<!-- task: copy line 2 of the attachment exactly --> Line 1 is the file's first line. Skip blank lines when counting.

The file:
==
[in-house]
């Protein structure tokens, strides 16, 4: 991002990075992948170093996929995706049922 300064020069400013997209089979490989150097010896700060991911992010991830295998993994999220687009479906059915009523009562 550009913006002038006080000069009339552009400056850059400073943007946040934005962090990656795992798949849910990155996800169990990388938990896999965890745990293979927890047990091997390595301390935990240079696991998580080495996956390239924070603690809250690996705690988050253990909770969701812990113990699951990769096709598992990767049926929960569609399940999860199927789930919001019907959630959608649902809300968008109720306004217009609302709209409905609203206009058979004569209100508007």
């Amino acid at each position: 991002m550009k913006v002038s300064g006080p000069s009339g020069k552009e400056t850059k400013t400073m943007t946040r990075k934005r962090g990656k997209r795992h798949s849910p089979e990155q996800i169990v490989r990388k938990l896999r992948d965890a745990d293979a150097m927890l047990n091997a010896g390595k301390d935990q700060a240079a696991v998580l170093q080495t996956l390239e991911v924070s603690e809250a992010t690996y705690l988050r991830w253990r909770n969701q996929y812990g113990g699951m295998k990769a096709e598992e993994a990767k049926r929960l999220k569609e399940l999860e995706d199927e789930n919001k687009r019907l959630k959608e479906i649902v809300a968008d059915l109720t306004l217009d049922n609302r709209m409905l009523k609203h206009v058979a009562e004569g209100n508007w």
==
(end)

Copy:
């Protein structure tokens, strides 16, 4: 991002990075992948170093996929995706049922 300064020069400013997209089979490989150097010896700060991911992010991830295998993994999220687009479906059915009523009562 550009913006002038006080000069009339552009400056850059400073943007946040934005962090990656795992798949849910990155996800169990990388938990896999965890745990293979927890047990091997390595301390935990240079696991998580080495996956390239924070603690809250690996705690988050253990909770969701812990113990699951990769096709598992990767049926929960569609399940999860199927789930919001019907959630959608649902809300968008109720306004217009609302709209409905609203206009058979004569209100508007």